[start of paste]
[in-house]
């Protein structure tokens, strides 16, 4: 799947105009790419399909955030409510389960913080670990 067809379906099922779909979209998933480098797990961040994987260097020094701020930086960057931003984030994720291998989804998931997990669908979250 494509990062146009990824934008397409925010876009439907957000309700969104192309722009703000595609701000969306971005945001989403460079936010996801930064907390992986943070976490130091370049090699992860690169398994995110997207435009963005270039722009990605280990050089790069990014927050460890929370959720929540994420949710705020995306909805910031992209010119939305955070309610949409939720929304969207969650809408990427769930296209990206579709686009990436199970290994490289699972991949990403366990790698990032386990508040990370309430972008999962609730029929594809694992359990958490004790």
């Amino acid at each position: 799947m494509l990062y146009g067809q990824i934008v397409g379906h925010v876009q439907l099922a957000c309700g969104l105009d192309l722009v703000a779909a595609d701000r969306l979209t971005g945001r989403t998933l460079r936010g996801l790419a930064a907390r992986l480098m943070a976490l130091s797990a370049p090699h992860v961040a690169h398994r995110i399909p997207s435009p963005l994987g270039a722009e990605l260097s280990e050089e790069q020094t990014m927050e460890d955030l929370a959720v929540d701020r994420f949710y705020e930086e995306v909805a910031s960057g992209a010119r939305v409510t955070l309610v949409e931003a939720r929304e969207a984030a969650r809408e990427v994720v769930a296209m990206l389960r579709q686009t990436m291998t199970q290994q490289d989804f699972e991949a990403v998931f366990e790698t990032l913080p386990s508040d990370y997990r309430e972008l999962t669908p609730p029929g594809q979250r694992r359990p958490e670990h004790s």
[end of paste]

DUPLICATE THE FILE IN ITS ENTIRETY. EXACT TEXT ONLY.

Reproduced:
[in-house]
């Protein structure tokens, strides 16, 4: 799947105009790419399909955030409510389960913080670990 067809379906099922779909979209998933480098797990961040994987260097020094701020930086960057931003984030994720291998989804998931997990669908979250 494509990062146009990824934008397409925010876009439907957000309700969104192309722009703000595609701000969306971005945001989403460079936010996801930064907390992986943070976490130091370049090699992860690169398994995110997207435009963005270039722009990605280990050089790069990014927050460890929370959720929540994420949710705020995306909805910031992209010119939305955070309610949409939720929304969207969650809408990427769930296209990206579709686009990436199970290994490289699972991949990403366990790698990032386990508040990370309430972008999962609730029929594809694992359990958490004790």
């Amino acid at each position: 799947m494509l990062y146009g067809q990824i934008v397409g379906h925010v876009q439907l099922a957000c309700g969104l105009d192309l722009v703000a779909a595609d701000r969306l979209t971005g945001r989403t998933l460079r936010g996801l790419a930064a907390r992986l480098m943070a976490l130091s797990a370049p090699h992860v961040a690169h398994r995110i399909p997207s435009p963005l994987g270039a722009e990605l260097s280990e050089e790069q020094t990014m927050e460890d955030l929370a959720v929540d701020r994420f949710y705020e930086e995306v909805a910031s960057g992209a010119r939305v409510t955070l309610v949409e931003a939720r929304e969207a984030a969650r809408e990427v994720v769930a296209m990206l389960r579709q686009t990436m291998t199970q290994q490289d989804f699972e991949a990403v998931f366990e790698t990032l913080p386990s508040d990370y997990r309430e972008l999962t669908p609730p029929g594809q979250r694992r359990p958490e670990h004790s």